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‘A ridiculous lack of control’: Madrid slams Spanish govt for allowing Barajas travellers in with positive PCR tests

A top Madrid health official has accused Spain's national government of negligence for reportedly being aware that less than 10 percent of Covid tests are being carried out on inbound travellers at the Spanish capital's airport, as well as allowing in people who have tested positive for Covid-19.

Madrid Barajas Airport
Image: GABRIEL BOUYS / AFP

Antonio Zapatero, Deputy Minister of Public Health and head of the COVID-19 Plan for the Madrid region, has said Spain’s central government is “aware” that travellers with positive PCR tests are arriving at Barajas Airport, accusing La Moncloa of “not doing their jobs properly” with regards to border control, according to a report in online daily 20 Minutos.

“From January until now (late May 2021) tests have only been carried out on 7.4 percent of travellers coming into Barajas. It is a ridiculous figure that showcases the lack of real control,” Zapatero said during a press conference.

Zapatero explained that during the weekend of May 14th to 16th, there were 21 cases of Covid-19 at Barajas Airport. He explained that those cases hailed from countries such as Colombia, the Dominican Republic, France, Turkey, and Morocco, and were later admitted to the Zendal Hospital in the capital. According to Zapatero, at least three of these people had positive PCR tests.

Spain’s Ministry of Health has indicated that these cases were detected when carrying out random documentation checks.

“I do not understand how it is possible to let people board with positive PCR tests,” said Madrid’s Deputy Minister of Public Health.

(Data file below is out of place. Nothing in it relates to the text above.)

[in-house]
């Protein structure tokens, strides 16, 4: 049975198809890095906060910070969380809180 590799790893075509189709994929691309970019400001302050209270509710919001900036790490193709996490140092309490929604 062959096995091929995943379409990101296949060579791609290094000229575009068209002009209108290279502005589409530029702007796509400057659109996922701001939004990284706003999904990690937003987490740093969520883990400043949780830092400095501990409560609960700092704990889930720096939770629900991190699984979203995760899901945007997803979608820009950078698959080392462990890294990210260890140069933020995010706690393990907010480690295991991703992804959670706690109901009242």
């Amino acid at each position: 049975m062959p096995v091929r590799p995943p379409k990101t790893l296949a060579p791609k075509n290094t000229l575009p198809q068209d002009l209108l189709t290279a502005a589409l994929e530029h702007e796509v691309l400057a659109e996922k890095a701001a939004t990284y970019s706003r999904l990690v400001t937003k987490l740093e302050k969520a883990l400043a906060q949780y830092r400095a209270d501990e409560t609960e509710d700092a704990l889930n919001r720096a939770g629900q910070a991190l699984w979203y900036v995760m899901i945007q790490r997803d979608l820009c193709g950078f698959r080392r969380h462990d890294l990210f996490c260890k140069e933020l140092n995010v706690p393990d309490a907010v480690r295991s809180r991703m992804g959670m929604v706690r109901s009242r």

When asked if national health authorities had communicated any information regarding these cases of positive PCR tests to them, Zapatero replied that “they have not given us any explanation”.

According to the report by 20Minutos, the Madrid government has detected a total of 800 imported coronavirus cases in health centres and hospitals that have entered through Barajas Airport.

Zapatero has also indicated that two of these imported cases were of the Indian variant. One of these two cases is a Spanish citizen residing in India who was transferred to Spain on a special medical plane and the other is a foreign tourist.

“The Indian variant is more worrying, because of what we’re seeing in the United Kingdom currently,” continued Zapatero.

“In the week of May 21st to 27th, the number of cases has increased by 20 percent and the number of deaths has increased by 14 percent.

“This mutation may complicate the definitive control of the pandemic. In the United Kingdom, there is an increase in cases and hospitalisations in young, unvaccinated people too,” he concluded.

Countries around Europe are tightening travel restrictions with the UK because of the spread of the so-called Indian variant of Covid-19. 

Spain on the other hand has removed all restrictions for British tourists. From May 24th, UK holidaymakers can visit Spain without the need to quarantine or present a negative PCR test result. They will however need to fill in a health control form. 

Spain will also allow all vaccinated travellers – regardless of their country of origin – to visit the country from June 7th.

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COVID-19

Spain rules out EU’s advice on compulsory Covid-19 vaccination 

Spain’s Health Ministry said Thursday there will be no mandatory vaccination in the country following the European Commission’s advice to Member States to “think about it” and Germany’s announcement that it will make vaccines compulsory in February.

Spain rules out EU's advice on compulsory Covid-19 vaccination 
A Spanish man being vaccinated poses with a custom-made T-shirt showing Spain's chief epidimiologist Fernando Simón striking a 'Dirty Harry/Clint Eastwood' pose over the words "What part of keep a two-metre distance don't you understand?' Photo: José Jordan